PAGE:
From all the challenges you’ve done, are there any memories or experiences that stick in the forefront of your mind? Good or bad.
Hmmmm…. In terms of a bad experience, I’d say capsizing in the Atlantic. That was a very tough end to an expedition, which was a disaster that nearly ended it all. I very nearly didn’t come home and have planned my expeditions differently ever since. For good, there are too many to mention – but the friendship of strangers always blows me away – for example cycling the length of Africa and never having to ask a second person for a meal or a safe place to sleep. Also cycling with a giraffe cantering alongside me, or rowing amidst a pod of Beluga whales… these are moments that I will always remember. It is always the moments that you could never plan for, that have the strongest emotional reaction, for better and for worse.
Do you get much of a chance to cycle for pleasure?
Yes, I have two young daughters so cycling for fun is a big part of my life again! There was many years where it was my job and I trained professionally – but I never lost the love of cycling and where the bike can take you.
You were one of the cycling superstars who attended our 'Champions Dinner' in 2019. The event raised around £180,000. Did you enjoy it?
Yes, absolutely – what a glorious evening it was at the Hurlingham Club! As I have lived in the adventure world my whole life, as opposed to being a traditional pro-cyclist, it was lovely to be included. This is a very glitzy event, full of pro cyclists, fans of the sport, the press and people who collectively want to make a difference to young people’s lives.
How did you first hear about Action Medical Research?
My Tour Manager, Lee Collier is a long-term supporter of Action so he talks a lot about your amazing work. We then arranged for Action to come onstage at one of my events in Sussex last year to talk about your cycling sportives. This lead to me hearing about the Champions of Cyclesport dinner and I really wanted to come along. I missed out on a few occasions because of my schedule, so was delighted when I could make it in 2019.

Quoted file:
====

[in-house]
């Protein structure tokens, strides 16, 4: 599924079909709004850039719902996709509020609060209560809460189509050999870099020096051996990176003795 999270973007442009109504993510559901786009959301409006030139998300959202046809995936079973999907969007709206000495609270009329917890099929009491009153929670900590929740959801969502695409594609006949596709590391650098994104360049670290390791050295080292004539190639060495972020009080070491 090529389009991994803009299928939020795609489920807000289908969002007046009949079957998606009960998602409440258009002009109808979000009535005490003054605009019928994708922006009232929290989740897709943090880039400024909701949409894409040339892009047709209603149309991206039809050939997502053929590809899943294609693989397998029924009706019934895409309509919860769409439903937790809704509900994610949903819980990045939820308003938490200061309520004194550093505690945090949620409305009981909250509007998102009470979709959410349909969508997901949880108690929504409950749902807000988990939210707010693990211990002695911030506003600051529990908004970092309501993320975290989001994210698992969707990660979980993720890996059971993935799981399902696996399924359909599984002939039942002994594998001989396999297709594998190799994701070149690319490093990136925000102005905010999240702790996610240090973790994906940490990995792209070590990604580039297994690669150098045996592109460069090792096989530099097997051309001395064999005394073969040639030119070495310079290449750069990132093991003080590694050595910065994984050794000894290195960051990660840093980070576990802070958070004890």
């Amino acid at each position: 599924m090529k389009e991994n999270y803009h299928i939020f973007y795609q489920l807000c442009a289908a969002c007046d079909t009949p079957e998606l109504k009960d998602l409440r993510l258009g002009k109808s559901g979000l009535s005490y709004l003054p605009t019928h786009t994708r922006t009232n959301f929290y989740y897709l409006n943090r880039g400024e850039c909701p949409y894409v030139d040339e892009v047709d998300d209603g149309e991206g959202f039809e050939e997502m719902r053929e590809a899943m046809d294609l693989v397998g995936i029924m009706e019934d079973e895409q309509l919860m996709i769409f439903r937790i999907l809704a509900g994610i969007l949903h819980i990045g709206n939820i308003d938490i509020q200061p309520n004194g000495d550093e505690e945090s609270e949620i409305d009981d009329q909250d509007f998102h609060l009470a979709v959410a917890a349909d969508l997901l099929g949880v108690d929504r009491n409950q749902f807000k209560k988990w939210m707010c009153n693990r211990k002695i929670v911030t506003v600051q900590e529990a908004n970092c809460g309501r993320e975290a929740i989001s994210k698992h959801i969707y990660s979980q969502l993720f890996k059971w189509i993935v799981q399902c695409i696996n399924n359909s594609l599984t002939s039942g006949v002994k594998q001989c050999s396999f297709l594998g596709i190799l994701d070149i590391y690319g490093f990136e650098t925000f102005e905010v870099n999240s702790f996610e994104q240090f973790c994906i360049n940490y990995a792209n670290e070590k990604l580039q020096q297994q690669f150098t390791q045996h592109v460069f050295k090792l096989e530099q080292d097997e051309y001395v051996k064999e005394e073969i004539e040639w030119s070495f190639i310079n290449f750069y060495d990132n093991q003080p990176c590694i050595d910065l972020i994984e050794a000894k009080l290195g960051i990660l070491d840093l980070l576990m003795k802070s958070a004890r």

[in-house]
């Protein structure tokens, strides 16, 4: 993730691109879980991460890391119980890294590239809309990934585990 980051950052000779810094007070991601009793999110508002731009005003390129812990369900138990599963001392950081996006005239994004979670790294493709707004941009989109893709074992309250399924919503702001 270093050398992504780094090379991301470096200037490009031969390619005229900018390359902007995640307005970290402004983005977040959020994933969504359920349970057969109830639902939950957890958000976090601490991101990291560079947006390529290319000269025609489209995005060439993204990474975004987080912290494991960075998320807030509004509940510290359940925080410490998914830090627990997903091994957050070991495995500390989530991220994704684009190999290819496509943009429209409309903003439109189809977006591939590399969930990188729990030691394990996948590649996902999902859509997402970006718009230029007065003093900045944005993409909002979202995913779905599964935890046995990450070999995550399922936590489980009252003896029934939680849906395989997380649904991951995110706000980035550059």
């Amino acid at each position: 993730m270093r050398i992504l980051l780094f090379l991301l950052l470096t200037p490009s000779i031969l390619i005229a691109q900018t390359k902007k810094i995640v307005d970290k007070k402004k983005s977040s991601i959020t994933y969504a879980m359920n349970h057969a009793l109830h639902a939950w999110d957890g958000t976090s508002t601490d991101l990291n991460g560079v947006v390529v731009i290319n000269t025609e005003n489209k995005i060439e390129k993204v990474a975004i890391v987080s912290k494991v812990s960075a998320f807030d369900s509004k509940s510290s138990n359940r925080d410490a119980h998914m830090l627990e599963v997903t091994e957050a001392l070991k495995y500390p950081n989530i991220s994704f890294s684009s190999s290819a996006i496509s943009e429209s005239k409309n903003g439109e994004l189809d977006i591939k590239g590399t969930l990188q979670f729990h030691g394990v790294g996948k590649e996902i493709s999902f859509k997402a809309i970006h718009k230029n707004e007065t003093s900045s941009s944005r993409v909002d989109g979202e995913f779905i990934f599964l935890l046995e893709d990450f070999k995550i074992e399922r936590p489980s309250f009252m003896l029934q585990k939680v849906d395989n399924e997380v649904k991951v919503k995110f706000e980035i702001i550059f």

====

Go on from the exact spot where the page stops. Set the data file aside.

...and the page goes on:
As a father of two, what does the charity mean to you?
I needed hospital care as a 3 year old – and I now have a 6 and a 3 year old, so hearing about the amazing research that Action helps funds means a lot to me – as it would for any parent. The stories, struggles and smiles that they share are heart-warming, as well as crucially needed – so I commend and thank Action for all that you do.
We organise quite a few bike rides across the UK each year (with routes ranging from 30 – 100 miles): why would you encourage anyone to take on one of these challenges for Action?
The great thing about the Action cycle challenges, is that almost anyone can do them – they might take you longer than someone else, but that doesn’t matter. They are designed to be interesting routes that anyone can challenge themselves on, whether a novice, or the wannabe pro.
What’s next for Mark Beaumont? Any big challenges for 2020?
Yes, absolutely – I will hopefully be racing ‘Race Across America’ in the summer, then a series of adventure films with Global Cycling Network. For example we are just back from Chile, where we were climbing the world’s highest volcano, with bikes on our backs, then doing a freeride for nearly 7000m to the Pacific ocean!